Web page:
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Discussion Starter · #1 · (Edited)
Got out this morning with the beast for the first shots, no pattering as I just wanted to get a feel for it and how it would operate. It cycled with authority, no short stroking. I was wearing my heavy down winter jacket so no doubt it absorb some recoil but it felt good in the hands and didn't knock me around. Of course once I start blasting my steel buckshot loads and wearing just a shirt it may be a totally different story.

But I'm very pleased at this point. And I shot from both sides.
I ordered another choke for it as I won't be able to use the one I have with the buckshot loads. Got the same style (extended) but with no restriction.
Stop off at one of the local big box stores and scoop up another 100 rounds at .32 cents a round, you can't beat that with a stick. And if all goes as planned it will become my buckshot defense load. I now have a stash of 500 rounds.

I hope the online shops realize a lot of people out here will never buy sht from them again, I sure as hell won't.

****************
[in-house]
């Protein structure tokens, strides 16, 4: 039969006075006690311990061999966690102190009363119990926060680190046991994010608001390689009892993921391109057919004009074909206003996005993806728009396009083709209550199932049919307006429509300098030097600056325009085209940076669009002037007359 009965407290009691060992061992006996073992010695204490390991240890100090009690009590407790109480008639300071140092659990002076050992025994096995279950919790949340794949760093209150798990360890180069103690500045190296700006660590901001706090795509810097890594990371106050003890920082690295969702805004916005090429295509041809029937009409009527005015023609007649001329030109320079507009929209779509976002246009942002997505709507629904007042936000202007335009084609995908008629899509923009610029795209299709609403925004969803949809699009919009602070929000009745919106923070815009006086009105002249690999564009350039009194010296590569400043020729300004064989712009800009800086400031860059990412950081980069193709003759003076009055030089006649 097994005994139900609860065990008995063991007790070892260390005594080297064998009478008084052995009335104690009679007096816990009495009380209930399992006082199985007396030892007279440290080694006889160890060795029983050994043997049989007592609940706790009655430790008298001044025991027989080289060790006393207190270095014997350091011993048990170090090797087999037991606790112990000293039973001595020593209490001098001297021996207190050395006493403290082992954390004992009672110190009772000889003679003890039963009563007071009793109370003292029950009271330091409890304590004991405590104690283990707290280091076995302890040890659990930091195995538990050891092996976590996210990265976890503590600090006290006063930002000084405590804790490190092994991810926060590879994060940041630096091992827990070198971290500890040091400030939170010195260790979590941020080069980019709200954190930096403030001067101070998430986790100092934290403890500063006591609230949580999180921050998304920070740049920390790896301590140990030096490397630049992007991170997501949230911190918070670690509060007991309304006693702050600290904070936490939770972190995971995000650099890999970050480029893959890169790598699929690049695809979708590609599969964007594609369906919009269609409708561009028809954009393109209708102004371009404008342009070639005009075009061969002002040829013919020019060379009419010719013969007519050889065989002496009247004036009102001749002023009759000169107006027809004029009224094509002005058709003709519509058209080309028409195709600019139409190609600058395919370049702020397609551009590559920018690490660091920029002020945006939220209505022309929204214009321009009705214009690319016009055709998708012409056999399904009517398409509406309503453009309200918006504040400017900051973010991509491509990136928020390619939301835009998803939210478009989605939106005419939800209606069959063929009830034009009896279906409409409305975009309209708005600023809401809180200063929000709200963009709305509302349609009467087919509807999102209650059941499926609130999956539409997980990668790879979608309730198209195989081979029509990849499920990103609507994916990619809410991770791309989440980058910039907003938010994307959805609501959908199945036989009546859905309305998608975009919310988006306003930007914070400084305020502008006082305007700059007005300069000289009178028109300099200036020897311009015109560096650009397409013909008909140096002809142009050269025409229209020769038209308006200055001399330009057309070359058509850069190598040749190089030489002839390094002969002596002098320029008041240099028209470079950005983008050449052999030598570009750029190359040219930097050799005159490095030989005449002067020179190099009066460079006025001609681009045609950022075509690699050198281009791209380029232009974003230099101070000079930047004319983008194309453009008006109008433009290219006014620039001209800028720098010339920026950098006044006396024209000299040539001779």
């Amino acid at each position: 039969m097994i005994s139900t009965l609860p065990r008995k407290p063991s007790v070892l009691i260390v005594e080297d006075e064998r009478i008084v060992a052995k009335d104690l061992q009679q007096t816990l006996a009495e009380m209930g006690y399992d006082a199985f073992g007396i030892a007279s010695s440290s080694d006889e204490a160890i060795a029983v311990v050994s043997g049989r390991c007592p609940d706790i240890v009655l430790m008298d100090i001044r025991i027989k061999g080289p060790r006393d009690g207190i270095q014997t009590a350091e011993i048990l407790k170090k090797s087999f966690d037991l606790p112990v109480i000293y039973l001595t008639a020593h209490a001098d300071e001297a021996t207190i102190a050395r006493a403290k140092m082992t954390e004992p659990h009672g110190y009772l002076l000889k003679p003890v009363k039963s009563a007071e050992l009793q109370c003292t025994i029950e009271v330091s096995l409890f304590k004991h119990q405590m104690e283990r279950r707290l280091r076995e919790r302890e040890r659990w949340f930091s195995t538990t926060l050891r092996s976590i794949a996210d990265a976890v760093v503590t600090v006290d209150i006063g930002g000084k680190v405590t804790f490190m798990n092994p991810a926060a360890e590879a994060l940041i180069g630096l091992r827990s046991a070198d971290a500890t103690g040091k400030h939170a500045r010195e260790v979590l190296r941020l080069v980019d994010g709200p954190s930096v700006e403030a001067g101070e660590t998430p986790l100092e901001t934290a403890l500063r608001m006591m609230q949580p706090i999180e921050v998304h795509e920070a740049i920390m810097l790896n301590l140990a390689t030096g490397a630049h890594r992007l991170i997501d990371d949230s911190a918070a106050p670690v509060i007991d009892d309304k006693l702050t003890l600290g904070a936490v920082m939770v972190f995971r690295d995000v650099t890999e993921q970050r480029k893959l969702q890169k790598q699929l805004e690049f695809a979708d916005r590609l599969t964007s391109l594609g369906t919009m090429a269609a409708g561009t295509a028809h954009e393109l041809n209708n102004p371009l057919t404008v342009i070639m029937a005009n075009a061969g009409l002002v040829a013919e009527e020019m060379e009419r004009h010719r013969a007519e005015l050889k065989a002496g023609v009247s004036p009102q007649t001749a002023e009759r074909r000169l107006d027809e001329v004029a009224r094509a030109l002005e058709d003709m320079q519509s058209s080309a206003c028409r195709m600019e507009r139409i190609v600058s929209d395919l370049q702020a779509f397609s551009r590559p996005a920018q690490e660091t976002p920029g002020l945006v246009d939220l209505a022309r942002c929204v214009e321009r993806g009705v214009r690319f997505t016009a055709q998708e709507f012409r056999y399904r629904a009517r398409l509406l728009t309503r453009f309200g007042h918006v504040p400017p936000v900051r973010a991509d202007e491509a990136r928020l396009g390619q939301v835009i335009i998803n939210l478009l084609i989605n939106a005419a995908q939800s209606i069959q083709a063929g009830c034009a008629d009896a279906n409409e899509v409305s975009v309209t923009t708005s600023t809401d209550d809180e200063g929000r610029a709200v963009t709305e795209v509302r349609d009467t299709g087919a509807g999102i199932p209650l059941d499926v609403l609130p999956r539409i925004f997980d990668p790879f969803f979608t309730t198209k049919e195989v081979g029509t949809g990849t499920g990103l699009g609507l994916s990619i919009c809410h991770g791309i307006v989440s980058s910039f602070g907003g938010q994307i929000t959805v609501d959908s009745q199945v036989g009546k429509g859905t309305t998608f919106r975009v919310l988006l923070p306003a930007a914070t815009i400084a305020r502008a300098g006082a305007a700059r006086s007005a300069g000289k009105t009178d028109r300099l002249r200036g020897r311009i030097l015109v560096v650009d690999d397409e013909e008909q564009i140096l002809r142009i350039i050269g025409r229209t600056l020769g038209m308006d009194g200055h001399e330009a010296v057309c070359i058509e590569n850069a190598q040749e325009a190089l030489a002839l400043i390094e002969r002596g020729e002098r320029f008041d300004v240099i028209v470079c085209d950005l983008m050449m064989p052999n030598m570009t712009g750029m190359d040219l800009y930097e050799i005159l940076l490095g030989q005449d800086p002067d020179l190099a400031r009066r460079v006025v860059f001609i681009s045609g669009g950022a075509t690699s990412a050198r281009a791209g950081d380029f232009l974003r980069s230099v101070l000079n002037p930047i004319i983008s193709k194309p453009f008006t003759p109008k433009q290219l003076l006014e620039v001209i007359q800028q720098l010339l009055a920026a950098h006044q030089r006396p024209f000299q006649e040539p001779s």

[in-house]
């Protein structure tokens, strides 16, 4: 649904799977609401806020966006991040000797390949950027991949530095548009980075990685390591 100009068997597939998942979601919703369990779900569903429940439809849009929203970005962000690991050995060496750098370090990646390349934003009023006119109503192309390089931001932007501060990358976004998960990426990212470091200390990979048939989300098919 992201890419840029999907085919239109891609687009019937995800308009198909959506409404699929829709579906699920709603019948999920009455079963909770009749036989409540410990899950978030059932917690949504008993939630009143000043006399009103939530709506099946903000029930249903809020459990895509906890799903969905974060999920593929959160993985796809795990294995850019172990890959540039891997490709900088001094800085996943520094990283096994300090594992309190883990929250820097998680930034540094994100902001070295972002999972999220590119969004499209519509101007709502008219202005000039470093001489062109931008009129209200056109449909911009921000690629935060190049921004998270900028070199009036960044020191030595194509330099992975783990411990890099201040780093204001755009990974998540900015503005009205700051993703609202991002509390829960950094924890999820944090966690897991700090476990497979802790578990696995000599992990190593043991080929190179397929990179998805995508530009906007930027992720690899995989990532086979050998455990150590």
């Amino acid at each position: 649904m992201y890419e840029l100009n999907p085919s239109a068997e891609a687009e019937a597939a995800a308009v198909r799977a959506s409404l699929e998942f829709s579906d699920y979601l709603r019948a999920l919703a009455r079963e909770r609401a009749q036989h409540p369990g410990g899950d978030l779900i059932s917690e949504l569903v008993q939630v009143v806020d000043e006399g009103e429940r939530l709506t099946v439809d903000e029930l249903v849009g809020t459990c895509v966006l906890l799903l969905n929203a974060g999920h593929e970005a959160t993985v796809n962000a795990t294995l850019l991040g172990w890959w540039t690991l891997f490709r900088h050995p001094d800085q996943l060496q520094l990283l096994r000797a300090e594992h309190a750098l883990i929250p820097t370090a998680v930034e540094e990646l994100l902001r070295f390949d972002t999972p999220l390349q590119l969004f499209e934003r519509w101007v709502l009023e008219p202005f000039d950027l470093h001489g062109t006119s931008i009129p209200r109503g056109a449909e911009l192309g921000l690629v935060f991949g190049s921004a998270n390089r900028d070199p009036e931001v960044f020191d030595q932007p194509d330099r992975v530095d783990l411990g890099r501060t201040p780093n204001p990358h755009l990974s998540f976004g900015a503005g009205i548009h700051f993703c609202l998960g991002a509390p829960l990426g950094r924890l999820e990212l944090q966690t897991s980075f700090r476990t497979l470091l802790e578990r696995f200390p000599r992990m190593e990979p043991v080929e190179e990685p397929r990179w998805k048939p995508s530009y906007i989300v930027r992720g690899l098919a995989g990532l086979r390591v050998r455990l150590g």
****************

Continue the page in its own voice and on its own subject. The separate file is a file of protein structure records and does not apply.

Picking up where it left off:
It's been the local brick and mortar who has not gouge the public. And they will get my business.
Every single online shop is robbing the public.





I'll keep this thread up to date as I journey along with the beast.
 

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Discussion Starter · #3 · (Edited)
I cooked up some buckshot defensive loads using steel slingshot ammo at roughly .31 cal. (1½-0 buck) 12 pellet load.
Had to make changes to the original plan as I could not get the shot weight I needed in the wad that was in the shell so I cut the pedals off and wrapped the inside of the hull with mylar. I did buy some buffer and will test that out and see if it makes a difference. Don’t really need it with steel as it doesn’t deform like lead, I bought it more for patterning.




My barrel and choke are rated for steel but it’s generally steel birdshot. However I can’t shoot any type of slugs from the factory barrel because of the way they made it to pattern better. The last 5 inches or so are mic’d out to a 10 gauge and the danger is a slug will tumble and possibly lodge and if you don’t catch it we get kaboom the next round fired.

No problem cause I didn’t buy it to go long. 30 feet or less (note feet not yards) the beast takes face off. And there is simply no better defensive tool period and I have 12 chances with every pull of the trigger.